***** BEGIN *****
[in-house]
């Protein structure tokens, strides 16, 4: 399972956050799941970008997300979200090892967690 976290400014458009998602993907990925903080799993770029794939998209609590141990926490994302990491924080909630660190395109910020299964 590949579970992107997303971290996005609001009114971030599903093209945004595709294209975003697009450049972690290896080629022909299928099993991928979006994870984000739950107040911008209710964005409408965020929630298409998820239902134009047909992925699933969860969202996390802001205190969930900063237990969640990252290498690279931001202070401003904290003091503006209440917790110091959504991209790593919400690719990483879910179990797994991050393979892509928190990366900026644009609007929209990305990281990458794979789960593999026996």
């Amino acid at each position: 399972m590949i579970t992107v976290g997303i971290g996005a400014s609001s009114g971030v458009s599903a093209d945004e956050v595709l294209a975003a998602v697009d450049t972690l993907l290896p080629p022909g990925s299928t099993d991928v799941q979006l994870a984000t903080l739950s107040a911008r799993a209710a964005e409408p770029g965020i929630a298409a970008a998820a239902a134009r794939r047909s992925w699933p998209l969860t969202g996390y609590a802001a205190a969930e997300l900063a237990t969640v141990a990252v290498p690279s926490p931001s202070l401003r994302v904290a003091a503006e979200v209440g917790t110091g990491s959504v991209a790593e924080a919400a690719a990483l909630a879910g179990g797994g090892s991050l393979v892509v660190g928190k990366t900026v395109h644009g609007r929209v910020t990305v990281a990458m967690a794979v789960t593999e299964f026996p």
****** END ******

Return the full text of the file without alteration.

[in-house]
């Protein structure tokens, strides 16, 4: 399972956050799941970008997300979200090892967690 976290400014458009998602993907990925903080799993770029794939998209609590141990926490994302990491924080909630660190395109910020299964 590949579970992107997303971290996005609001009114971030599903093209945004595709294209975003697009450049972690290896080629022909299928099993991928979006994870984000739950107040911008209710964005409408965020929630298409998820239902134009047909992925699933969860969202996390802001205190969930900063237990969640990252290498690279931001202070401003904290003091503006209440917790110091959504991209790593919400690719990483879910179990797994991050393979892509928190990366900026644009609007929209990305990281990458794979789960593999026996």
């Amino acid at each position: 399972m590949i579970t992107v976290g997303i971290g996005a400014s609001s009114g971030v458009s599903a093209d945004e956050v595709l294209a975003a998602v697009d450049t972690l993907l290896p080629p022909g990925s299928t099993d991928v799941q979006l994870a984000t903080l739950s107040a911008r799993a209710a964005e409408p770029g965020i929630a298409a970008a998820a239902a134009r794939r047909s992925w699933p998209l969860t969202g996390y609590a802001a205190a969930e997300l900063a237990t969640v141990a990252v290498p690279s926490p931001s202070l401003r994302v904290a003091a503006e979200v209440g917790t110091g990491s959504v991209a790593e924080a919400a690719a990483l909630a879910g179990g797994g090892s991050l393979v892509v660190g928190k990366t900026v395109h644009g609007r929209v910020t990305v990281a990458m967690a794979v789960t593999e299964f026996p």